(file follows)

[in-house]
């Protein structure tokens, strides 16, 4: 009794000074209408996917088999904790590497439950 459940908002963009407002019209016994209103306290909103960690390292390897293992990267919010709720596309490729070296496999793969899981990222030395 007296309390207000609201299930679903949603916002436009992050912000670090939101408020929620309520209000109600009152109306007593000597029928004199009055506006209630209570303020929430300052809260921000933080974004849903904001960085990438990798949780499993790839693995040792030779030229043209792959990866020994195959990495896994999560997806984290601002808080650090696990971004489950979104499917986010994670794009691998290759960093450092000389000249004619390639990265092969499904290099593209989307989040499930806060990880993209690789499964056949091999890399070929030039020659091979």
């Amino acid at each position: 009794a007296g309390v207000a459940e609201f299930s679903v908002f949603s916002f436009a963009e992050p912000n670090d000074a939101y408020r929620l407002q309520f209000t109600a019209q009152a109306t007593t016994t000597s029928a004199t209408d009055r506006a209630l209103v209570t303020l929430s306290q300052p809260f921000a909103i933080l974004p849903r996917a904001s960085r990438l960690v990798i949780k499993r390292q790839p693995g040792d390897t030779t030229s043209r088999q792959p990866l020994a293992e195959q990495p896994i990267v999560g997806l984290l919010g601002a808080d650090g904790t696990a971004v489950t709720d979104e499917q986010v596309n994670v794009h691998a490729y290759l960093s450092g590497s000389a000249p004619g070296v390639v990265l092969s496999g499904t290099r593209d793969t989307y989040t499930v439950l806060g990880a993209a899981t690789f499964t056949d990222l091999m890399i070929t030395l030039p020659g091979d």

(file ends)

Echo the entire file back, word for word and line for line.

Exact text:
[in-house]
């Protein structure tokens, strides 16, 4: 009794000074209408996917088999904790590497439950 459940908002963009407002019209016994209103306290909103960690390292390897293992990267919010709720596309490729070296496999793969899981990222030395 007296309390207000609201299930679903949603916002436009992050912000670090939101408020929620309520209000109600009152109306007593000597029928004199009055506006209630209570303020929430300052809260921000933080974004849903904001960085990438990798949780499993790839693995040792030779030229043209792959990866020994195959990495896994999560997806984290601002808080650090696990971004489950979104499917986010994670794009691998290759960093450092000389000249004619390639990265092969499904290099593209989307989040499930806060990880993209690789499964056949091999890399070929030039020659091979």
């Amino acid at each position: 009794a007296g309390v207000a459940e609201f299930s679903v908002f949603s916002f436009a963009e992050p912000n670090d000074a939101y408020r929620l407002q309520f209000t109600a019209q009152a109306t007593t016994t000597s029928a004199t209408d009055r506006a209630l209103v209570t303020l929430s306290q300052p809260f921000a909103i933080l974004p849903r996917a904001s960085r990438l960690v990798i949780k499993r390292q790839p693995g040792d390897t030779t030229s043209r088999q792959p990866l020994a293992e195959q990495p896994i990267v999560g997806l984290l919010g601002a808080d650090g904790t696990a971004v489950t709720d979104e499917q986010v596309n994670v794009h691998a490729y290759l960093s450092g590497s000389a000249p004619g070296v390639v990265l092969s496999g499904t290099r593209d793969t989307y989040t499930v439950l806060g990880a993209a899981t690789f499964t056949d990222l091999m890399i070929t030395l030039p020659g091979d």